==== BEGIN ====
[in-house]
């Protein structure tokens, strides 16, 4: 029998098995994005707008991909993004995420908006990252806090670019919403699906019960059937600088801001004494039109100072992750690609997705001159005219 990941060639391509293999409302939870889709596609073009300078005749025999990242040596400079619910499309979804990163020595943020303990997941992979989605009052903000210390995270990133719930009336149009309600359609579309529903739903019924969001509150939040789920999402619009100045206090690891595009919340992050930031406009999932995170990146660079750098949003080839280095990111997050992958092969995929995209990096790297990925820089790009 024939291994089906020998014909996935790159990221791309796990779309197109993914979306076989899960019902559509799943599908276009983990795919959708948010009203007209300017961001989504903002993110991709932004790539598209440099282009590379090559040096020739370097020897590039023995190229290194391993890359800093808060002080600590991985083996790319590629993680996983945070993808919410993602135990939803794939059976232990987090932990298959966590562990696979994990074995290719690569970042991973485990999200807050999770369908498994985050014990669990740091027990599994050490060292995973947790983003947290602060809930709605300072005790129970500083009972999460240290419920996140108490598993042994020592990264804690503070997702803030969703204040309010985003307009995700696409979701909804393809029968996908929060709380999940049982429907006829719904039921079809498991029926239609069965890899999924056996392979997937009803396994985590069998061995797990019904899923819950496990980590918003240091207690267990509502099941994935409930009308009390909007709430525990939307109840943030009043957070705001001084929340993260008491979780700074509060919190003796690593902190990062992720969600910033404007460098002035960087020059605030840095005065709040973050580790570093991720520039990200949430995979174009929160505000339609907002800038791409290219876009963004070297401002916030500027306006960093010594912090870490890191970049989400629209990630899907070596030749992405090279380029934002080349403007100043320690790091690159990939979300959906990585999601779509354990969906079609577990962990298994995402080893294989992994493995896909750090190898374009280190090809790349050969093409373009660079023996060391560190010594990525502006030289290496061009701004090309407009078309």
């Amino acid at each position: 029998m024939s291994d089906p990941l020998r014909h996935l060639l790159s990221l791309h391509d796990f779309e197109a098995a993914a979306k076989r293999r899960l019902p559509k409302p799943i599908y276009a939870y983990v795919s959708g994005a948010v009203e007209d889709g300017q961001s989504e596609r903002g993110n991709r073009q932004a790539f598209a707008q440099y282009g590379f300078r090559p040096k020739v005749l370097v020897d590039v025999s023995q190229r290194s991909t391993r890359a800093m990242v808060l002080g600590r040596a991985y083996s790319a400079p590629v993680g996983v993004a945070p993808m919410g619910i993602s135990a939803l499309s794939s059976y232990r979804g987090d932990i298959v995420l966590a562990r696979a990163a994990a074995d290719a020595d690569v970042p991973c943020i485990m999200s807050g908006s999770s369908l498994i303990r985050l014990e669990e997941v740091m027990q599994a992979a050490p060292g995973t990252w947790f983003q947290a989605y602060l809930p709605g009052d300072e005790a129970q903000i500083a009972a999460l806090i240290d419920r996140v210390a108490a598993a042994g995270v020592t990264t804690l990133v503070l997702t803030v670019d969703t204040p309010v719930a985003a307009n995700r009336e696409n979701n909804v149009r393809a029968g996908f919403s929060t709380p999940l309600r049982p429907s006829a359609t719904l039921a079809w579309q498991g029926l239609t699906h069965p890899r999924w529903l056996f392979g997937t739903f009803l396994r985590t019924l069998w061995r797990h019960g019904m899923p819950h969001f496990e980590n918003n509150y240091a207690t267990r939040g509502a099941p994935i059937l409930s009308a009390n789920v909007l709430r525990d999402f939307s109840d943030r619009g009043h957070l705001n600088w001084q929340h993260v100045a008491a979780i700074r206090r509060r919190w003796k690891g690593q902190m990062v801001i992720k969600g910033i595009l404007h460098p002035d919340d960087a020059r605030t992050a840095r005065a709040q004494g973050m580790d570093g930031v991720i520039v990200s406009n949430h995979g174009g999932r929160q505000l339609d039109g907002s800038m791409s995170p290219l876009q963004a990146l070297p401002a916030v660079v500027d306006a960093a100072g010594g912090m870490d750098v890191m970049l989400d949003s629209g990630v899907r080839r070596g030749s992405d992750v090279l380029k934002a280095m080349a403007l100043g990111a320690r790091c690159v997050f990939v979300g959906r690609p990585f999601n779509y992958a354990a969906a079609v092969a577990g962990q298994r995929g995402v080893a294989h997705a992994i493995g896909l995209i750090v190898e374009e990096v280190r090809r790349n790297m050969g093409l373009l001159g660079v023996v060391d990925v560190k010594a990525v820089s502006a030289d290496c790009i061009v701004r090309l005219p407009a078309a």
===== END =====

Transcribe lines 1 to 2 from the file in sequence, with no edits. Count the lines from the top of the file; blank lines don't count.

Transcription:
[in-house]
């Protein structure tokens, strides 16, 4: 029998098995994005707008991909993004995420908006990252806090670019919403699906019960059937600088801001004494039109100072992750690609997705001159005219 990941060639391509293999409302939870889709596609073009300078005749025999990242040596400079619910499309979804990163020595943020303990997941992979989605009052903000210390995270990133719930009336149009309600359609579309529903739903019924969001509150939040789920999402619009100045206090690891595009919340992050930031406009999932995170990146660079750098949003080839280095990111997050992958092969995929995209990096790297990925820089790009 024939291994089906020998014909996935790159990221791309796990779309197109993914979306076989899960019902559509799943599908276009983990795919959708948010009203007209300017961001989504903002993110991709932004790539598209440099282009590379090559040096020739370097020897590039023995190229290194391993890359800093808060002080600590991985083996790319590629993680996983945070993808919410993602135990939803794939059976232990987090932990298959966590562990696979994990074995290719690569970042991973485990999200807050999770369908498994985050014990669990740091027990599994050490060292995973947790983003947290602060809930709605300072005790129970500083009972999460240290419920996140108490598993042994020592990264804690503070997702803030969703204040309010985003307009995700696409979701909804393809029968996908929060709380999940049982429907006829719904039921079809498991029926239609069965890899999924056996392979997937009803396994985590069998061995797990019904899923819950496990980590918003240091207690267990509502099941994935409930009308009390909007709430525990939307109840943030009043957070705001001084929340993260008491979780700074509060919190003796690593902190990062992720969600910033404007460098002035960087020059605030840095005065709040973050580790570093991720520039990200949430995979174009929160505000339609907002800038791409290219876009963004070297401002916030500027306006960093010594912090870490890191970049989400629209990630899907070596030749992405090279380029934002080349403007100043320690790091690159990939979300959906990585999601779509354990969906079609577990962990298994995402080893294989992994493995896909750090190898374009280190090809790349050969093409373009660079023996060391560190010594990525502006030289290496061009701004090309407009078309």